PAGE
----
Premier League plots left hanging in the air
Curse the international weekend. Just as things were starting to get a sense of regularity again in the Premier League, another FIFA break has popped up at a most unwelcome time.
With a quarter of the season done, there are clearly more questions than answers. And now we get no resolution for two weeks.
It’s a classic cliffhanger situation, only one million times worse.
We’ve no choice but to grin and bear it. But before we all get distracted with just how bad this creaky old Socceroos outfit really is, let’s take a quick glance at four of the juiciest plotlines left hanging courtesy of international football.
When will Luis Suarez win his next penalty?
Just as diving is a scourge on the game, the reputation of being a diver is a smudge on one’s record that not even the best referees in the world can overlook. Suarez is learning this the hard way, and it was mildly fitting that it was against the rough-and-tumble Stoke that this all came to something of a head this past weekend.
The next move now falls to the Liverpool manager, Brendan Rodgers. He has to tell his Uruguayan talisman to stop doing it. Not for image reasons, not even because it’s the ‘right’ thing to do – but because his perceived theatrics are doing the whole team a disservice, points-wise.
Suarez is slippery and skilful enough to stay on his feet more often than he does in the box. If he behaves, then he may find the benefits are two-fold – more goals instead of trying to earn spot kicks, and more spot kicks when he actually earns them.
Is Wayne Rooney the solution for United’s midfield woes?
“Great win today. Really enjoying my new midfield role. Always involved in the game.” And perhaps that is the tweet will mark the day Sir Alex Ferguson killed two birds with the one Scouse stone. Perhaps. Time will tell.
But the early signs are good. At the point of Manchester United’s diamond, Rooney looked at home against Newcastle at the weekend. For a player who has lost pace over the years but gained intelligence and vision, it seems the perfect shift – and not just for him.
With Robin van Persie and Shinjia Kawaga occupying the two most advanced roles, the Rooney of this vintage is no longer a certainly to start as a striker. But as a hard-working, swashbuckling driver from attacking midfield, he might be capable of contributing the steel that the United midfield so desperately needs.
How much longer can Mark Hughes survive?
Zero wins, five losses and 16 goals conceded from seven matches. This is the reality for Queens Park Rangers and their manager, Hughes, who spent so strangely in the transfer market and is now having a tough time trying to fit all the different pieces of player he has together.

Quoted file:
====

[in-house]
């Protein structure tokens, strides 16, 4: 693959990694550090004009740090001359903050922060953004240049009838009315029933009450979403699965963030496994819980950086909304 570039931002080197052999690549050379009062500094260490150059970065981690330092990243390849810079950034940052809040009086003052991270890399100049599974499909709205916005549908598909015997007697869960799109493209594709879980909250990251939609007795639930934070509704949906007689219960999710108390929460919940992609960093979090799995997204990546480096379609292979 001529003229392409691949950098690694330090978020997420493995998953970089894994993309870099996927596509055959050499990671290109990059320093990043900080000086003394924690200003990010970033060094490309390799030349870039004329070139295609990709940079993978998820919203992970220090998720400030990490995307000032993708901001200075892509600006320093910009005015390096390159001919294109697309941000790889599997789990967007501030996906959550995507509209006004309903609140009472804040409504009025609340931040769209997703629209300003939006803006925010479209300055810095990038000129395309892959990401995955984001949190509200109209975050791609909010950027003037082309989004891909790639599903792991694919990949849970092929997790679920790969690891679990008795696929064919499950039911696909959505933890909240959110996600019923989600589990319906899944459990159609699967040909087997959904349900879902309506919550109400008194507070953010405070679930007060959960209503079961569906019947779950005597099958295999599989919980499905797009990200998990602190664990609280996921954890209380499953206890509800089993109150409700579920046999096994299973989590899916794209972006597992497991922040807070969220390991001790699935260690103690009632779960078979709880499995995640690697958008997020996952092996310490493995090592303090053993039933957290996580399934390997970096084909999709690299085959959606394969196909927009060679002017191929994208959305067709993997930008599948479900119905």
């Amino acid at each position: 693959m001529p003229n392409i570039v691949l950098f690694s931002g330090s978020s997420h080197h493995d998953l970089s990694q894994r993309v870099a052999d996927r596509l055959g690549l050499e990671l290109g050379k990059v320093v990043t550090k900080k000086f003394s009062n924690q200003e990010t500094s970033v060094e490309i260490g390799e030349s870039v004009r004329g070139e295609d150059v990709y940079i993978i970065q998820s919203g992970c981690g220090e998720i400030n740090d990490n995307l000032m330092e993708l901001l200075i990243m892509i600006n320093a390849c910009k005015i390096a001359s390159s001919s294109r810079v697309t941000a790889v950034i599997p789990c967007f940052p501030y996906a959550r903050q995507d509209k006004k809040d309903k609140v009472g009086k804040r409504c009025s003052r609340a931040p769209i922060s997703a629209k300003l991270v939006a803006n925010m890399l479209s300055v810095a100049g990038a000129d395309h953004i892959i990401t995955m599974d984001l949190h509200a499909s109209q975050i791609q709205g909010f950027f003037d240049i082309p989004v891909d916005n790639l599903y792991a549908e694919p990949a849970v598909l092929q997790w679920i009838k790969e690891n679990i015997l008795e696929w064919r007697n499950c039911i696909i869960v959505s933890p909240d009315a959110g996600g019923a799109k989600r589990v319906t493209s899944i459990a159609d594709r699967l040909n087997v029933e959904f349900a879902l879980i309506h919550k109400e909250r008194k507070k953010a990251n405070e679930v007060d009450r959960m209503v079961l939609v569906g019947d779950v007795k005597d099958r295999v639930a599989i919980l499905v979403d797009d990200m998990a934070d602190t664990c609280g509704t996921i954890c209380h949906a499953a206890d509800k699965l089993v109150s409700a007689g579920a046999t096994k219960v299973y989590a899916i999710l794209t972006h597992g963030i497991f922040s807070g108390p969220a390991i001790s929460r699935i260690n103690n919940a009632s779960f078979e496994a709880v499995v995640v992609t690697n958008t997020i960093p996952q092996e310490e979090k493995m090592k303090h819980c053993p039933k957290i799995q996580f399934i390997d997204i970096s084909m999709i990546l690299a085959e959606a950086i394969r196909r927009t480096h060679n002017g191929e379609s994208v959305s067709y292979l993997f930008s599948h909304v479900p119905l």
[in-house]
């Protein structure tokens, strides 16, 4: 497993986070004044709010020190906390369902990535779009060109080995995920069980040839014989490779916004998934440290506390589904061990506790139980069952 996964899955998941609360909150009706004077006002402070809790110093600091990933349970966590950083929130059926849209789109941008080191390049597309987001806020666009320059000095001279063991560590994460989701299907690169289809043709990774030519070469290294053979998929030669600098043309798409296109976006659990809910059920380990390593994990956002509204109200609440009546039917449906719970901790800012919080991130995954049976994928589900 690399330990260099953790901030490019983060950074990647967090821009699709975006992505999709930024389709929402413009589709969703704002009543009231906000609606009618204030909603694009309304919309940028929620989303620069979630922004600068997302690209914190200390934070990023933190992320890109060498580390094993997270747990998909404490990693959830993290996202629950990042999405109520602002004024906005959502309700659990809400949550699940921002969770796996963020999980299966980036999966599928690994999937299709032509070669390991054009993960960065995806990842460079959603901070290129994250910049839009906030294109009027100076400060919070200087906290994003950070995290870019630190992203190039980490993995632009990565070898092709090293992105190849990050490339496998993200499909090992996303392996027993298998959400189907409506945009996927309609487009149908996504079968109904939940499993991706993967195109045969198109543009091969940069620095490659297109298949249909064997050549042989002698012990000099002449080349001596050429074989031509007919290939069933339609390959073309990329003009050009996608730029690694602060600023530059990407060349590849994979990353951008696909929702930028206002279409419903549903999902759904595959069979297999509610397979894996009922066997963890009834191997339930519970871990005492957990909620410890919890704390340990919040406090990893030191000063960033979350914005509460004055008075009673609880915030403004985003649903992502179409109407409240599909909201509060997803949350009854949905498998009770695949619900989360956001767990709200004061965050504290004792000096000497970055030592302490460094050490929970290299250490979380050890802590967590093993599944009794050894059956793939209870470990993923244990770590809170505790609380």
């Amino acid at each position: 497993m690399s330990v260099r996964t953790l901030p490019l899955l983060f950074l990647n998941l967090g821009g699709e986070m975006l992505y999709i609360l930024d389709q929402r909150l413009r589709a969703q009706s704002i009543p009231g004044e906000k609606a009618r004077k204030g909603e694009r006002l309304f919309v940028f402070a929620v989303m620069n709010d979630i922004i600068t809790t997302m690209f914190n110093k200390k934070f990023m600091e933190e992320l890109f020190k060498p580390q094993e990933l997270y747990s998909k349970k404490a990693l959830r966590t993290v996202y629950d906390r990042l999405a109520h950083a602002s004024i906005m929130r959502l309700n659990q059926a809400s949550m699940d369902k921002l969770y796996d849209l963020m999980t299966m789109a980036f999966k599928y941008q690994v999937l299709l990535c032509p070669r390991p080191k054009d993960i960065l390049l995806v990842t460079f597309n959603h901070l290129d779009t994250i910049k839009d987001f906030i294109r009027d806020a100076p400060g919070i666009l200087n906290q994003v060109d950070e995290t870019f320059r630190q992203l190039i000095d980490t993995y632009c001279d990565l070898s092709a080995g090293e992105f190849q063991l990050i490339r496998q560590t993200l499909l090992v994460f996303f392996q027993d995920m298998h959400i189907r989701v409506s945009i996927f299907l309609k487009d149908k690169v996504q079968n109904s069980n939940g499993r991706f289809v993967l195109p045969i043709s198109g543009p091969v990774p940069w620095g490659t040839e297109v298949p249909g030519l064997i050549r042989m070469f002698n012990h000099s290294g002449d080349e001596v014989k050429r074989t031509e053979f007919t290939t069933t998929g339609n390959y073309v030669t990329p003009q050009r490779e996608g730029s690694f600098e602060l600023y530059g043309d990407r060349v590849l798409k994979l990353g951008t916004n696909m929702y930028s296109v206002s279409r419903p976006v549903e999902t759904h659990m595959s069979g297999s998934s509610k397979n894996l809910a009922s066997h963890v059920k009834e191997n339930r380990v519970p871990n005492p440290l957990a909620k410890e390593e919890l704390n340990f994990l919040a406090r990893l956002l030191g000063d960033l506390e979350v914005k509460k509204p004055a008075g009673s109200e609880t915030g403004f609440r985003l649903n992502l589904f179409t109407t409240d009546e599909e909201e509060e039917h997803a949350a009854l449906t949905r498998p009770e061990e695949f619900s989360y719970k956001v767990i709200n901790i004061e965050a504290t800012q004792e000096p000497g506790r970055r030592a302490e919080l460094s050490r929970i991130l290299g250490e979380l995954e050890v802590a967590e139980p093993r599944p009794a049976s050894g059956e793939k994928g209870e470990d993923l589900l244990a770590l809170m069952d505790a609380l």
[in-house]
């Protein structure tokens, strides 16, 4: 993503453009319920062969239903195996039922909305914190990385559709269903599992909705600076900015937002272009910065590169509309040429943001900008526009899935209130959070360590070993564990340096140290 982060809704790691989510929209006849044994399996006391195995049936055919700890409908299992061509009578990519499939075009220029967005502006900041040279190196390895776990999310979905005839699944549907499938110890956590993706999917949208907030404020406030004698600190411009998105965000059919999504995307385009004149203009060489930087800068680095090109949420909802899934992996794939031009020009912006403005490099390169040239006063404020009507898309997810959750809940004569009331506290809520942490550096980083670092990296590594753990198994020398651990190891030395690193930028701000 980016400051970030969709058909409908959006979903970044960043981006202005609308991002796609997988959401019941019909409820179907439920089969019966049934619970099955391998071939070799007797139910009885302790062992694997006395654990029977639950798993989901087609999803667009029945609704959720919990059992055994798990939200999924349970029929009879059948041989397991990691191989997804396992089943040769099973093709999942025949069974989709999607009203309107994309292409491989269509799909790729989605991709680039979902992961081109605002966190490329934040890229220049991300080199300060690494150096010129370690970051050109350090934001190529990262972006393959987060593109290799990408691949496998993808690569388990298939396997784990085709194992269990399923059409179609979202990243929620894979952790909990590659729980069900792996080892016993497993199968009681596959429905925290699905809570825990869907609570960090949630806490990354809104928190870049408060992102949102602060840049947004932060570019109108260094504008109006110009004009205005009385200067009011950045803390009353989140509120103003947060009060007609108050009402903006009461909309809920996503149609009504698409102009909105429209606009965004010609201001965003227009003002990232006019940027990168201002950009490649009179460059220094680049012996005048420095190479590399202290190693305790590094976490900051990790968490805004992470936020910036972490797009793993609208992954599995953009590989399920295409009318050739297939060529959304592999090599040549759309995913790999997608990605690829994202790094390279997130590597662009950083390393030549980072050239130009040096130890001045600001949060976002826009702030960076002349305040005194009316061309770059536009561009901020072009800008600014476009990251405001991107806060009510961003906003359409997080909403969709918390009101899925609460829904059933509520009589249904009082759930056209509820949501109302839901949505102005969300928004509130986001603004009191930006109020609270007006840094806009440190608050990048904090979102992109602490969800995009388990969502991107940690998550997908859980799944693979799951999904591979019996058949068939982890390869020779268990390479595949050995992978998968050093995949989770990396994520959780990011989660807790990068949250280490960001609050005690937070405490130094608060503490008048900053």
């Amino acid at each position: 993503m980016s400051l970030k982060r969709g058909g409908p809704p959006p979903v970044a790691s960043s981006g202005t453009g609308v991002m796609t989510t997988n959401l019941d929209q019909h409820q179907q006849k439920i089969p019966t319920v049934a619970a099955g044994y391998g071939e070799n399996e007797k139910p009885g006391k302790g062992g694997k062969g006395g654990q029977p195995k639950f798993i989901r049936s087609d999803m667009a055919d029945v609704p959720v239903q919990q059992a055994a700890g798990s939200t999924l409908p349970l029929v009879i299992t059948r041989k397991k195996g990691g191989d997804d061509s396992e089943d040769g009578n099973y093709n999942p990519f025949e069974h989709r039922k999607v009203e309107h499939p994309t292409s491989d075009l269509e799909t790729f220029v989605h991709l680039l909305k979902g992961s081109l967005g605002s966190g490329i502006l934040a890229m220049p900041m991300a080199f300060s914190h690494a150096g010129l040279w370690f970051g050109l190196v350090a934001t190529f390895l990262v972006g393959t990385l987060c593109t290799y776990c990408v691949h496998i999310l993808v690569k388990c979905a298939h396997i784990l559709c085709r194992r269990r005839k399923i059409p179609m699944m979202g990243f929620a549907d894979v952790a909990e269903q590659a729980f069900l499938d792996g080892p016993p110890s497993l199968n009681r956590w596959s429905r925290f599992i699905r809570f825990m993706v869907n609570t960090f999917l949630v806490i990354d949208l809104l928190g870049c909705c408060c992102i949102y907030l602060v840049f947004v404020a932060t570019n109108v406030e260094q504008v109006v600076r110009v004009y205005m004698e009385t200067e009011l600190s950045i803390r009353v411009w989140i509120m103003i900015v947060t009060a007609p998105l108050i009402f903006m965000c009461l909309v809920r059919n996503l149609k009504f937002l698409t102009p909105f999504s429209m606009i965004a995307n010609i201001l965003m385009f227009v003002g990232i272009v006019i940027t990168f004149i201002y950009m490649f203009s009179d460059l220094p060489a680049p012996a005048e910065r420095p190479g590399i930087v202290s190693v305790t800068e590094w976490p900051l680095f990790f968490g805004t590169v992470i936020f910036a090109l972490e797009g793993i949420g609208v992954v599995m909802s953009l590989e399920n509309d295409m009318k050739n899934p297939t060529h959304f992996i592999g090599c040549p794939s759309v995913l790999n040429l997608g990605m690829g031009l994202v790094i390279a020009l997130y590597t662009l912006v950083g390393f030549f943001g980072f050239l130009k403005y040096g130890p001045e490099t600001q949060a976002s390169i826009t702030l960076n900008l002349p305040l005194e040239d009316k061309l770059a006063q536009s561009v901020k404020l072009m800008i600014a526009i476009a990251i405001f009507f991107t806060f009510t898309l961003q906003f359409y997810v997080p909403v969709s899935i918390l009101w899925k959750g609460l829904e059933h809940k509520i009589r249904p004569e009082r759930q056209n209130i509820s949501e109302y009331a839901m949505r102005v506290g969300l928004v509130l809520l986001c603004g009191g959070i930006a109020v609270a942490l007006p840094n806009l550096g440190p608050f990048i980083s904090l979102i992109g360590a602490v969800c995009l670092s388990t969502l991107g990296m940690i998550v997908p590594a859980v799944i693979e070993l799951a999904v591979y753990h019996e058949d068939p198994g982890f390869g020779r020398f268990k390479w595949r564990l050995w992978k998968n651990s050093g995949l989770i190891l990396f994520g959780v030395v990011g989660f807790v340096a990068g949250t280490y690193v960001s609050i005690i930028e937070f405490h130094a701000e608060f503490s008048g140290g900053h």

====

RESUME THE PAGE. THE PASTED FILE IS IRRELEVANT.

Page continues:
Predictably so. 11 players came in and 13 exited over the off-season, so Hughes was always going to have a task on his hands in keeping some sense of sanity about at Loftus Road. But bottom place was not exactly what he or currently supportive chairman Tony Fernandes had in mind.
The talk is that Hughes will get until Christmas to extract the Rs out of the mire. And it’s not panic stations just yet – they’re only six points beneath the critic’s darling Swansea. For the coach’s own sake, though, the gap between QPR are the rest cannot grow any further.
Can Everton take the next step?
They look likely. Then again, they always have. Everton have been hanging around the upper echelons of the Premier League table for years now, but remain unable to break through the glass ceiling and contend with those clubs so plush with funds above them.
If there has ever been a Toffees group capable of truly becoming a top-four nuisance, though, surely this is it. Marouane Fellaini is just about the most unplayable player in England. Croatian striker Nikica Jelavic eats goals for breakfast. Leighton Baines, on form, could walk into any other side in the competition.
And they and the rest of their teammates have all been made to play some scintillating football by David Moyes, a tactician who has been on the rise for so long it’s a wonder he’s still there.
With a moderately friendly run of fixtures coming up – QPR (away), Liverpool (home – and let’s face it, now is the time to play them before Rodgers’ philosophy starts paying dividends), Fulham (away), Sunderland (home) and Reading (away) – the next month or two will be telling.
Vince Rugari is an Adelaide-born journalist who cut his teeth on the sporting graveyard that is the Gold Coast. He fancies the round ball and the Sherrin, and used to be a handy leg-spin bowler before injury curtailed a baggy green push. He is a Port Adelaide fan by birth, as painful as that has been recently. He's now sports editor of The Area News in Griffith, NSW.
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